Several House members expressed concern today over the Department of Veterans Affairs’ (VA) approach to managing cyber risks and the agency’s cybersecurity strategies, while the agency’s chief information security officer countered that VA cyber programs are on par with those at work in other Federal agencies.
“VA prides itself as being the nation’s largest integrated health care provider. In that role, VA should be at the forefront of addressing many of these risks, and should be a leader in healthcare cybersecurity,” said Rep. Frank Mrvan, D-Ind., chairman of the House Veterans Affairs Subcommittee on Technology Modernization, at a subcommittee hearing today.
“As VA continues the process of modernizing its IT systems to deliver health care, adjudicate disability claims, and provide educational benefits, information security management should be a key component from the onset,” Rep. Mrvan said.
“The subcommittee is still concerned that VA has not done enough to assess risks and develop long term information security strategies,” he said.
Chairman Mrvan cited ongoing challenges within the VA, saying “numerous Inspector General and Government Accountability Office reports continue to cite management failures, and lack of internal oversight. They also repeat recommendations, year after year, seemingly without adequate progress in resolving them.”
Ranking Member Matt Rosendale, R-Mont., also expressed concerns about VA’s IT capabilities, and cited the relatively small budget for the agency’s Office of Information and Technology as cause for concern.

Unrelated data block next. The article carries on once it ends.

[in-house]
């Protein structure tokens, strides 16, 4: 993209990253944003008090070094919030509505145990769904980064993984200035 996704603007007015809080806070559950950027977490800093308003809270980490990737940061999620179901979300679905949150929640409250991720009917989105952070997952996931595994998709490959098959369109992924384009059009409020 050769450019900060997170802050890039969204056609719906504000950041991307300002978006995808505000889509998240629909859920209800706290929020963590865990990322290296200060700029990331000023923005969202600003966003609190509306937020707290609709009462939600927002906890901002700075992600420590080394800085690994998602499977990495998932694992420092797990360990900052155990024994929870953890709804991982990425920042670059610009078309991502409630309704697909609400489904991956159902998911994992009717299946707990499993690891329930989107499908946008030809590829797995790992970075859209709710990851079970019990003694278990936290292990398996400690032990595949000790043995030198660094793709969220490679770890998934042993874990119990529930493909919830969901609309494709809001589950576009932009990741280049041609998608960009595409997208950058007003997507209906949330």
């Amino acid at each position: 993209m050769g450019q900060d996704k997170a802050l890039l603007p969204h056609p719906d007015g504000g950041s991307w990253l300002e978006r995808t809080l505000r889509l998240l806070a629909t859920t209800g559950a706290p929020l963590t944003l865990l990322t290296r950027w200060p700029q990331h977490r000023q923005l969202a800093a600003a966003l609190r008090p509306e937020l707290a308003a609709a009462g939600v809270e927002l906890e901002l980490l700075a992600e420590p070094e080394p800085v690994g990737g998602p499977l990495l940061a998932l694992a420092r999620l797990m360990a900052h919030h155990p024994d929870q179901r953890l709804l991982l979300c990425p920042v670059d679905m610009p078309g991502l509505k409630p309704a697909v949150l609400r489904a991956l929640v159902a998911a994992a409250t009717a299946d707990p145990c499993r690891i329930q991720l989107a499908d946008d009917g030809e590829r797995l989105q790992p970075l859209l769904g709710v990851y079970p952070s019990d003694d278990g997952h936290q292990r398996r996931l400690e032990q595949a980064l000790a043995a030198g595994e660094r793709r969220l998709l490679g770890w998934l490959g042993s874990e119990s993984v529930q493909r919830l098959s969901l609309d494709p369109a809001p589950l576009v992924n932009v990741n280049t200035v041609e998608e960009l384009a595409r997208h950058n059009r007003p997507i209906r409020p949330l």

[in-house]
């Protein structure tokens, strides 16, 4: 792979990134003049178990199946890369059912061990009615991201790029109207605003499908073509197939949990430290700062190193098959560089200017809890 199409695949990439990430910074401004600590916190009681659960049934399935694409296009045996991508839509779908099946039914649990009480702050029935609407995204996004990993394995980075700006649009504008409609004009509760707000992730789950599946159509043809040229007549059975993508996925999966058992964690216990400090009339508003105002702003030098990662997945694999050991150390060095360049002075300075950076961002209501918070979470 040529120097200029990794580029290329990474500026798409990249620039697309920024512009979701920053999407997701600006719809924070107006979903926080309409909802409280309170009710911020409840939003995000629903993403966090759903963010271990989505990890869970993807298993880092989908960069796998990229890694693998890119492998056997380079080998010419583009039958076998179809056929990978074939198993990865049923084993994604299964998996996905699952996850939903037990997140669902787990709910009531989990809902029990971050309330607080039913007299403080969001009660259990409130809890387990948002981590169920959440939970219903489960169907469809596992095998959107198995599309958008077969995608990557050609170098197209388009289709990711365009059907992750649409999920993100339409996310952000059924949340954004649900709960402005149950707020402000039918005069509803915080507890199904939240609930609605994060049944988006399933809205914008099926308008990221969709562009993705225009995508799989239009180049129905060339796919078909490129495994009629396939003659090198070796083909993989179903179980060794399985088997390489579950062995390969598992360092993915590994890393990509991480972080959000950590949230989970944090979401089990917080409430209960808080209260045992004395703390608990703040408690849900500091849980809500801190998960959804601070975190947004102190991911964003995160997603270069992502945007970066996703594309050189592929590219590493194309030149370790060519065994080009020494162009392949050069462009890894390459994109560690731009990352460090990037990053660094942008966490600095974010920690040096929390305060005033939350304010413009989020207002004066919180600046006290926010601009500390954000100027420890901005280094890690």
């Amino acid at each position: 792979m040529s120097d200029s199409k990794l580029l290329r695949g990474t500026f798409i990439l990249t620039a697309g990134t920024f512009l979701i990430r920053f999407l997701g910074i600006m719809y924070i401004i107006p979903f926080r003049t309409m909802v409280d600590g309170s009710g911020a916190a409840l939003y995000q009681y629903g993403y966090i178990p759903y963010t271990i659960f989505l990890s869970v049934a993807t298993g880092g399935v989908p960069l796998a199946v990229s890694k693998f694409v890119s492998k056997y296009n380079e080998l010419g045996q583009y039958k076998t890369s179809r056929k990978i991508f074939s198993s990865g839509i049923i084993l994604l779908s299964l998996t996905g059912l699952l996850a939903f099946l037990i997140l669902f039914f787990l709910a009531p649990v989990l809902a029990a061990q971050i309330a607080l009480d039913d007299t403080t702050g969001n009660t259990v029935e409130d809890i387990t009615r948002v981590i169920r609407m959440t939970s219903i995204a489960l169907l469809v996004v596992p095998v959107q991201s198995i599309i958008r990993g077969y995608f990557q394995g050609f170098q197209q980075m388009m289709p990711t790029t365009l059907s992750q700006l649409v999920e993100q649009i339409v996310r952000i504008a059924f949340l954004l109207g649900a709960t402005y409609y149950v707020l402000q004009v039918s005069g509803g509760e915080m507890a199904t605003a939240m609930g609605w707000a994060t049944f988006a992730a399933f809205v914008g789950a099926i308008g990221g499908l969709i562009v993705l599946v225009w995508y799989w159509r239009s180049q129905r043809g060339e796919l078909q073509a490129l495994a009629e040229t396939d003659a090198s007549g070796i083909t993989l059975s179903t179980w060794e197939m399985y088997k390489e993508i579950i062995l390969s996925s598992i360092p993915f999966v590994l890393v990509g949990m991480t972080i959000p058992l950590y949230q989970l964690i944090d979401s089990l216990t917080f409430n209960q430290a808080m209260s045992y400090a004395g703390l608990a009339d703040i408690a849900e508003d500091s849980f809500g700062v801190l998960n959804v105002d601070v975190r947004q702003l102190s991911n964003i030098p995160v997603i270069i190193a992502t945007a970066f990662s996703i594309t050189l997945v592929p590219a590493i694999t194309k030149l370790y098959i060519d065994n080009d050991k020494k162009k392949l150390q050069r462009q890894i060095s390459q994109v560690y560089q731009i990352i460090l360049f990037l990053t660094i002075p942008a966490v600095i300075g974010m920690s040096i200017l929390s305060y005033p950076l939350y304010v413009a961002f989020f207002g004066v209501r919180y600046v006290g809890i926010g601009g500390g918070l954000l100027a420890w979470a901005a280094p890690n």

“VA has a crucial mission to provide timely benefits and high quality health care to our veterans. I know significant information technology requirements go along with that. However, I don’t think the department’s IT capabilities have kept pace with the growth everywhere else,” Rep. Rosendale said.
“I do not measure results in the terms of dollars that are spent, I measure results in terms of outcomes. But that being said, the budget for the Office of Information and Technology has been flat for years, while the rest of VA ballooned,” the congressman said.
However, Paul Cunningham, deputy assistant secretary of VA and the agency’s CISO, said he feels “VA is on par or slightly above par with the rest of the Federal space” when it comes to its cybersecurity program.
“My work with Department of Energy, and my discussions with other CISOs, I find that the challenges that we see [at VA] are equally shared across the Federal space,” Cunningham said. “Although the type of information that we’re protecting is a little bit of a challenge, a little bit different from my counterparts, I do find that we do suffer from the same set of challenges.”
Cunningham said VA has looked to each of the eight elements in the Federal Information Security Modernization Act (FISMA) of 2014 “to improve our understanding of risk from an organization mission and system level. That’s been a standard discussion, again cybersecurity, for the last two years that I’ve been here.”